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Paul Adams: I was nicknamed ‘brown s*** when I was playing’


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The former spinner reveals several instances of racial discrimination across his playing and coaching career

Former South African wristspinner Paul Adams has revealed several instances of racial discrimination, including being nicknamed “brown s***” by his team-mates, across his playing and coaching career. Speaking at Cricket South Africa’s (CSA) Social Justice and Nation-Building Hearings, Adams called for greater education to ensure people of all races are treated with respect going forward.
Adams was the only player of color in the XI when he made his Test debut in 1995 and remained a minority in race terms throughout his nine-year career, which he described as “not all fun and games,” largely because he was subject to racial stereotyping inside and outside the team.

“I was called brown s*** when I was playing. It often used to be a song when we won a game and we were in fines’ meetings. They would sing, ‘brown s*** in the ring, tra la la la laa,'” Adams said, adding that his wife, who was then his girlfriend, was the first to ask him why he was called that and say it was not right. “When you are playing for your country, when you have had that victory, you don’t make sense of it, you brush it off, but it’s blatantly racist. Some people will say unconscious bias and they weren’t aware but this is why we are here – to change that.”

Adams also recalled how he was viewed by certain sections of the media, who, he said, used preconceived ideas about people of his race, Cape Coloured, as criminals to describe his bowling action.

“It [my action] would be described as ‘stealing hubcaps off moving cars’ and I found it derogatory. Was it because I was born in the Cape Flats? Is it always that Cape Coloreds are referred to as gangsters and thieves?”

“When I burst on the scene, I was very different: my action, I was very different from the norm, from how I looked, the music I played and even how I spoke. But one thing stood out for me, which was how some parts of the media described my bowling action. It would be described as ‘stealing hubcaps off moving cars’ and I found it derogatory. Was it because I was born in the Cape Flats? Is it always that Cape Coloreds are referred to as gangsters and thieves? It’s a form of racial stereotyping.”

Adams’ acknowledged that although he didn’t speak out against prejudice in his playing days, “it has been sitting in my head and I just haven’t had a platform to speak out about it”, and he was aware of the challenges and pressures of being a player of color in the late 1990s and early 2000s.

“I got many messages and a special message from Tata Nelson Mandela [South Africa’s former president],” Adams said. “He expressed to me how important I was for the country and what it meant. That’s when I sat back and felt there’s more to this game of cricket than just me walking out onto the cricket field. I represented a new generation of young black South Africans performing in the world. It hadn’t been seen before.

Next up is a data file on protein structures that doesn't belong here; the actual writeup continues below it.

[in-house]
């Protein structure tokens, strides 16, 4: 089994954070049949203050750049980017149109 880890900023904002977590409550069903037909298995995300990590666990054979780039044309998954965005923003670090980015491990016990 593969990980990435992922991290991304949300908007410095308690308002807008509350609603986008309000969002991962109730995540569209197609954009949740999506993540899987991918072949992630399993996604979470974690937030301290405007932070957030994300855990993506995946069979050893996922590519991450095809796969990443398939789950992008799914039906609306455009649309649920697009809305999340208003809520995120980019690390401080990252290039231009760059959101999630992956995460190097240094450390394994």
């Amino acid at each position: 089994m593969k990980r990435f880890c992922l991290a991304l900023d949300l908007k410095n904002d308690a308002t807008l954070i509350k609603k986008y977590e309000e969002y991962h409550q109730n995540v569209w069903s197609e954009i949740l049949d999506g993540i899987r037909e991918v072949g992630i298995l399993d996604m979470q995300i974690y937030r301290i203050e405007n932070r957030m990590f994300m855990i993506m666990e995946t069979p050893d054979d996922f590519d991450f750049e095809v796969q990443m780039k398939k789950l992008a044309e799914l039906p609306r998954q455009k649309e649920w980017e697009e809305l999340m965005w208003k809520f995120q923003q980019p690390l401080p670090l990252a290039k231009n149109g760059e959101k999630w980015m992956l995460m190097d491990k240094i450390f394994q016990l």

“I was super proud of how I got there. However, it came with a lot of pressure. There was always pressure to win the game but the pressure I am talking about is the pressure of having to outperform white players. You always felt you had to do double the effort.”

In the early stages of his career, Adams was competing with offspinning allrounder Pat Symcox for a place in the XI. Symcox, who made his debut in 1993, played 20 Tests for South Africa, scoring 741 runs at 28.50 and taking 37 wickets at 43.32. In 80 ODIs, he had 694 runs at 16.92 and 72 wickets at 38.36. Adams, primarily a bowler, finished his career with 45 Tests (134 wickets at 32.87) and 24 ODIs (29 wickets at 28.10).

Adams felt Symcox was preferred to him because Symcox was white. “It felt like they were suppressing me and hiding me away. I had a feeling they didn’t want me to outshine the white player and rather just left me in that corner and sit and listen.”

He said the same thing still happens today. Symcox was one of three former internationals who Lungi Ngidi last year for asking that the national team make a stand for anti-racism.

“When Lungi Ngidi made a comment supporting it, there were some ex-players who came out and abused him,” Adams said. “Again, it was that mentality: you sit down in a corner, you keep quiet, and play cricket.

Now, long retired, older and wiser, Adams could not stay silent. Together with Ashwell Prince, he created a group of 31 former players and five coaches who issued a statement in support of Ngidi.

“As sportsmen, you have to play a bigger role in society,” Adams said. “You’ve got the opportunity, you’ve got the platform, you’ve got to create awareness.”

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